Spring flowers carpet the woodland floor whilst species rich meadows provide a habitat for orchids and melancholy thistle.
Know before you go
Entry feeAll donations are gratefully received.
Parking informationOn the old A66, park in layby on left hand side and continue on foot. After 500m take the public footpath down the farm track on the left hand side to Dyke House and Argill Beck.
Bicycle parkingNot especially allocated but they could be chained to a fence.
Grazing animalsCattle grazing at times.
There is a circular path around the reserve (1.6km/1 mile) linking the two public footpaths which cross the nature reserve.
The terrain is steep and often muddy, and the path has steps in places.
When to visit
Opening timesOpen all year round
Best time to visitMarch to August
About the reserve
- Dippers and grey wagtails feed in the clear water around the waterfalls and pools
- Bats and a variety of birds such as great spotted woodpecker, treecreeper, redstart and many species of tit find the mature trees ideal for providing food, roosting and nesting places
- Wildflowers including greater butterfly and fragrant orchid, wood crane’s-bill, melancholy thistle and adder’s-tongue fern flourish in the meadows
- In spring - Bluebells and other flowers carpet the woodland floor.
- In summer - a good time to find orchids and the lovely melancholy thistle.
- In autumn -flocks of long tailed tits flit around the trees. Throughout the year keep an eye out for red squirrels.
What makes Argill Woods so special?
Nestled in a secluded river valley, this woodland is a sanctuary for numerous plants and animals.
Wild garlic thrives amongst the ash and birch woodland on the limestone soils, while bluebells and wood-sorrel are abundant on the more neutral soils where oak and birch trees dominate the canopy above.
Argill Woods is a good place to compare trees and plants growing on different soil types. On the limestone soils you will find ash and birch woodland along with wild garlic and dog's mercury. On the more neutral soils, oak and birch are the main tree species with bluebell and wood sorrel.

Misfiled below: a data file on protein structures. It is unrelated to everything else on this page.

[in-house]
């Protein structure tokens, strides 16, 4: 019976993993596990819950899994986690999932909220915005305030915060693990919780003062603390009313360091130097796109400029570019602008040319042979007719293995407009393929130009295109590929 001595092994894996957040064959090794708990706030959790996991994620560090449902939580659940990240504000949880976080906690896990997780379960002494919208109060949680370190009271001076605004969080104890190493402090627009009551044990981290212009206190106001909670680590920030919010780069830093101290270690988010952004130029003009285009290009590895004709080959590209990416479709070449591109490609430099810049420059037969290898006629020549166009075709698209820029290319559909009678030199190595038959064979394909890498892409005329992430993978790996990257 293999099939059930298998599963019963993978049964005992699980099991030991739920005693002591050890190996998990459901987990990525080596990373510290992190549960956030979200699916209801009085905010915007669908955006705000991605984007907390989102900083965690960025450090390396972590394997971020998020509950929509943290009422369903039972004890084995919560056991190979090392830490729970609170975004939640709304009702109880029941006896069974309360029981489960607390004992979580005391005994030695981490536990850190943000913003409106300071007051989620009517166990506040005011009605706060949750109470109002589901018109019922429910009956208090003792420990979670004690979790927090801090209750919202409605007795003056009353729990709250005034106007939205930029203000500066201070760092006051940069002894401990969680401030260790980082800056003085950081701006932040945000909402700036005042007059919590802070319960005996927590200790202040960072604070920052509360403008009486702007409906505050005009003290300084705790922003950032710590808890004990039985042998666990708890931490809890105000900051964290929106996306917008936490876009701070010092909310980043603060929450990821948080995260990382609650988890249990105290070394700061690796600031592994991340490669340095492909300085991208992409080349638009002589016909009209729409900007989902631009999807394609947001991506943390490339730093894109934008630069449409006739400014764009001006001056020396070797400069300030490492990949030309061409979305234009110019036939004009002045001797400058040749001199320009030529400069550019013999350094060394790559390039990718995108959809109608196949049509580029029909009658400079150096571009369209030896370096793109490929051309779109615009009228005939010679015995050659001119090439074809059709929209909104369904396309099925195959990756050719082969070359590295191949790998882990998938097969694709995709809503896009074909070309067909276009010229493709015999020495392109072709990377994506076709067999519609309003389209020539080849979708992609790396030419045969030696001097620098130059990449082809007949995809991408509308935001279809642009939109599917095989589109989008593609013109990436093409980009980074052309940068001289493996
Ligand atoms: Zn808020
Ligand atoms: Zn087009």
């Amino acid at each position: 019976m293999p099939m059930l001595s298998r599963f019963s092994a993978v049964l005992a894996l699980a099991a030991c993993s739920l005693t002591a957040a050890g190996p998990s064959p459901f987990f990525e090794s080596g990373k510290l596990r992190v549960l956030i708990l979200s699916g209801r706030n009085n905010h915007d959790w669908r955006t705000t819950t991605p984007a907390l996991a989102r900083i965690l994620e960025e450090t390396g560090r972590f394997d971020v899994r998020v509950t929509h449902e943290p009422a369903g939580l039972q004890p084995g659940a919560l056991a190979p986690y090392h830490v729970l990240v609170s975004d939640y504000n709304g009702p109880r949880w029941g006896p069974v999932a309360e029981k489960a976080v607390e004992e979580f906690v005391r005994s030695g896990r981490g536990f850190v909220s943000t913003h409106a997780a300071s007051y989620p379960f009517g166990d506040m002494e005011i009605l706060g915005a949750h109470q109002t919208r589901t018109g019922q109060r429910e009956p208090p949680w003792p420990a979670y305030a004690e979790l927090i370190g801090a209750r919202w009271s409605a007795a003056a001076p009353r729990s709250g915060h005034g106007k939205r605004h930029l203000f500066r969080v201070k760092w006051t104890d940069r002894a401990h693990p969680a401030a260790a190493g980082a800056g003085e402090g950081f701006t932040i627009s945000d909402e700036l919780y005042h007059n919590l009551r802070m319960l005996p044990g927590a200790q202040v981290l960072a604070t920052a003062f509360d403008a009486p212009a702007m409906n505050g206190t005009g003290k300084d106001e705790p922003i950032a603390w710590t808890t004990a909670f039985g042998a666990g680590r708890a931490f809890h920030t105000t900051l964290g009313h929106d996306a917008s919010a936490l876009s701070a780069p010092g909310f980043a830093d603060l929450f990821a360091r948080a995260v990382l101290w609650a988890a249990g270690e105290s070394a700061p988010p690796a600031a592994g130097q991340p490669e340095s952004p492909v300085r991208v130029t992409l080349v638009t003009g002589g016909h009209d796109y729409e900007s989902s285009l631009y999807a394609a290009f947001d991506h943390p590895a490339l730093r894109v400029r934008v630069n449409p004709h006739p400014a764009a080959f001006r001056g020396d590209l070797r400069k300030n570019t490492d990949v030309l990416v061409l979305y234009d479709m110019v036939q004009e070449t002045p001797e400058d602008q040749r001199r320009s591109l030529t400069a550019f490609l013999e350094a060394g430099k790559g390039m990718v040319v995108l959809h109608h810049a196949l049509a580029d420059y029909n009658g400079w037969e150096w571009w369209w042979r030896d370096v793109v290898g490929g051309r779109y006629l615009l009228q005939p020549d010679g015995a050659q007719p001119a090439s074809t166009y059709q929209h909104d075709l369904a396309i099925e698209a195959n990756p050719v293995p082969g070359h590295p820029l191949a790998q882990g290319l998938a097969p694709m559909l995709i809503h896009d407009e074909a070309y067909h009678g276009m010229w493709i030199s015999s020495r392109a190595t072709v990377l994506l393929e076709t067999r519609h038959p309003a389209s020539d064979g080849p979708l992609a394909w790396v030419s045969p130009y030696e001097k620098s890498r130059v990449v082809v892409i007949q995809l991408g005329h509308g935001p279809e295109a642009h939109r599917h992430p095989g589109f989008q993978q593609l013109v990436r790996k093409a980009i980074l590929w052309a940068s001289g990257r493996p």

Homes for birds
Mature trees provide food and nesting places for a variety of birds such as greater spotted woodpecker, spotted and pied flycatcher, nuthatch, tree creeper, redstart and numerous species of tit.
Dead wood is an important here as many creatures, such as beetles, woodlice and flies, need it for food and shelter. These in turn provide rich pickings for birds and other animals to eat.
Between the areas of woodland, clearings of species rich grassland come alive in summer with wildflowers.
Look out for the handsome melancholy thistle and orchids such as greater butterfly orchid, fragrant orchid and common and heath spotted orchids.
Waterfalls and pools
Around the pools and waterfalls of Argill Beck you can see dippers and grey wagtails feeding in the clear water.
Numerous springs join the beck through wet flushes where water mint, marsh valerian and angelica can be seen.
Keeping it special
The Trust manages the meadow areas with a combination of cutting and grazing, whilst keeping livestock out of the woodland to promote woodland regeneration.
Over many millennia Argill Beck has carved a steep-sided valley as it winds its way from Stainmore to the River Eden.
Due to the steep and challenging landscape, parts of the nature reserve are likely to have been wooded for centuries, yet despite this inaccessibility small-scale coal mining took place in the 19th and early 20th centuries.
Argill Woods was purchased in two parts in 1984 and 1986 with grant aid from the Worldwide Fund for Nature, the Countryside Commission and donations from Trust members.
From Brough take A66 east for approximately 4km/2.5 miles. Take the right turn signposted Hard Hills onto the old A66. Park on the roadside near the bus turning area the on left hand side and continue on foot. After 500m take the public footpath down the farm track on the left hand side to Gill Bank. There is vehicular access to Gill Bank but care is needed and is recommended for 4WD vehicles only.
The reserve is 2km/1.2miles miles from National Route 70 Walney to Wear (W2W).
By public transport:
Buses run from Ravenstonedale and Kirkby Stephen to North Stainmore.
Special Invertebrate Site Information sheet produced by The North Peninnes AONB Partnership